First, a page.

While a useful biofuel source, crop residues also play a crucial role in maintaining soil organic carbon stock. This stock of organic carbon preserves soil functions and our global environment as well ensures the sustainable long-term production of biofuel feedstock.
In a study funded by the USDA Agriculture Research Service, scientists analyzed five classical long term experiments. Using a process-based carbon balance model, researchers simulated experiments lasting from 79 to 134 years to predict the potential of no tillage management to maintain soil organic carbon.
Analysis of the experiments indicates that predicted potential long-term effects of changes in management from conventional tillage to no tillage practices provided insights on proposed management options that were not feasible either due to cost or other factors.
“Harvesting substantial amounts of crop residue under current cropping systems without exogenous carbon (e.g., manure) addition would deplete soil organic carbon, exacerbate risks of soil erosion, increase non-point source pollution, degrade soil, reduce crop yields per unit input of fertilizer and water, and decrease agricultural sustainability,” says Hero Gollany, the author of the study.
Management practices in these experiments ranged from single cropping to two or three year crop rotations; manure, no fertilizer or fertilizer additions; crop residue returned, and crop residue removed. The predictions also factored diverse climates, soil conditions, fertility management, cropping systems, and crop residue removal practices.The study is available in the January/February 2011
A peer-reviewed international journal of agriculture and natural resource sciences, Agronomy Journal is published six times a year by the American Society of Agronomy, with articles relating to original research in soil science, crop science, agroclimatology and agronomic modeling, production agriculture, and software. For more information visit: www.agronomy.org/publications/aj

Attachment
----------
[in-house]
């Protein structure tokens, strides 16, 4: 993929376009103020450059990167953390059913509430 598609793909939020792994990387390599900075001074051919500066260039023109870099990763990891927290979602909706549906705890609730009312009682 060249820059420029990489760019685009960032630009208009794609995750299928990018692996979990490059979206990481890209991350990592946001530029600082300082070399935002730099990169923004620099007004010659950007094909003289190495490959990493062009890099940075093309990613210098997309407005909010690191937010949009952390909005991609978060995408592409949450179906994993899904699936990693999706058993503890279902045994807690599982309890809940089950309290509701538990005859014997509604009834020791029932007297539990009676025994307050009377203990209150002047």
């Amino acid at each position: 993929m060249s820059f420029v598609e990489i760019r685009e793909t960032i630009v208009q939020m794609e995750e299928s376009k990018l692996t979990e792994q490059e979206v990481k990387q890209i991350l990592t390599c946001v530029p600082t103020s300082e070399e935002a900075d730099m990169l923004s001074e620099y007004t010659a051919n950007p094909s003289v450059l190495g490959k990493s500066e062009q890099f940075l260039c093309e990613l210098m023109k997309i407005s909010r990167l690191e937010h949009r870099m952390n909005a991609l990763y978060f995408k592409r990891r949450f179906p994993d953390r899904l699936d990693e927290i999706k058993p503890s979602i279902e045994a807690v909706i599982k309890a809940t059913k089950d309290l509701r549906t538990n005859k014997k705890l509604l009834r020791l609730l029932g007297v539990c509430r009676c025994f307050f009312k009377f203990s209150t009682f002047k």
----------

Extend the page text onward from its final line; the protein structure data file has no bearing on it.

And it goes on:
The American Society of Agronomy (ASA) www.agronomy.org, is a scientific society helping its 8,000+ members advance the disciplines and practices of agronomy by supporting professional growth and science policy initiatives, and by providing quality, research-based publications and a variety of member services.
Sara Uttech | Newswise Science News
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Astronomers from Bonn and Tautenburg in Thuringia (Germany) used the 100-m radio telescope at Effelsberg to observe several galaxy clusters. At the edges of these large accumulations of dark matter, stellar systems (galaxies), hot gas, and charged particles, they found magnetic fields that are exceptionally ordered over distances of many million light years. This makes them the most extended magnetic fields in the universe known so far.
The results will be published on March 22 in the journal „Astronomy & Astrophysics“.
Galaxy clusters are the largest gravitationally bound structures in the universe. With a typical extent of about 10 million light years, i.e. 100 times the...
Researchers at the Goethe University Frankfurt, together with partners from the University of Tübingen in Germany and Queen Mary University as well as Francis Crick Institute from London (UK) have developed a novel technology to decipher the secret ubiquitin code.
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In the eternal search for next generation high-efficiency solar cells and LEDs, scientists at Los Alamos National Laboratory and their partners are creating...
Silicon nanosheets are thin, two-dimensional layers with exceptional optoelectronic properties very similar to those of graphene. Albeit, the nanosheets are less stable. Now researchers at the Technical University of Munich (TUM) have, for the first time ever, produced a composite material combining silicon nanosheets and a polymer that is both UV-resistant and easy to process. This brings the scientists a significant step closer to industrial applications like flexible displays and photosensors.
Silicon nanosheets are thin, two-dimensional layers with exceptional optoelectronic properties very similar to those of graphene. Albeit, the nanosheets are...
Enzymes behave differently in a test tube compared with the molecular scrum of a living cell. Chemists from the University of Basel have now been able to simulate these confined natural conditions in artificial vesicles for the first time. As reported in the academic journal Small, the results are offering better insight into the development of nanoreactors and artificial organelles.
Enzymes behave differently in a test tube compared with the molecular scrum of a living cell. Chemists from the University of Basel have now been able to...
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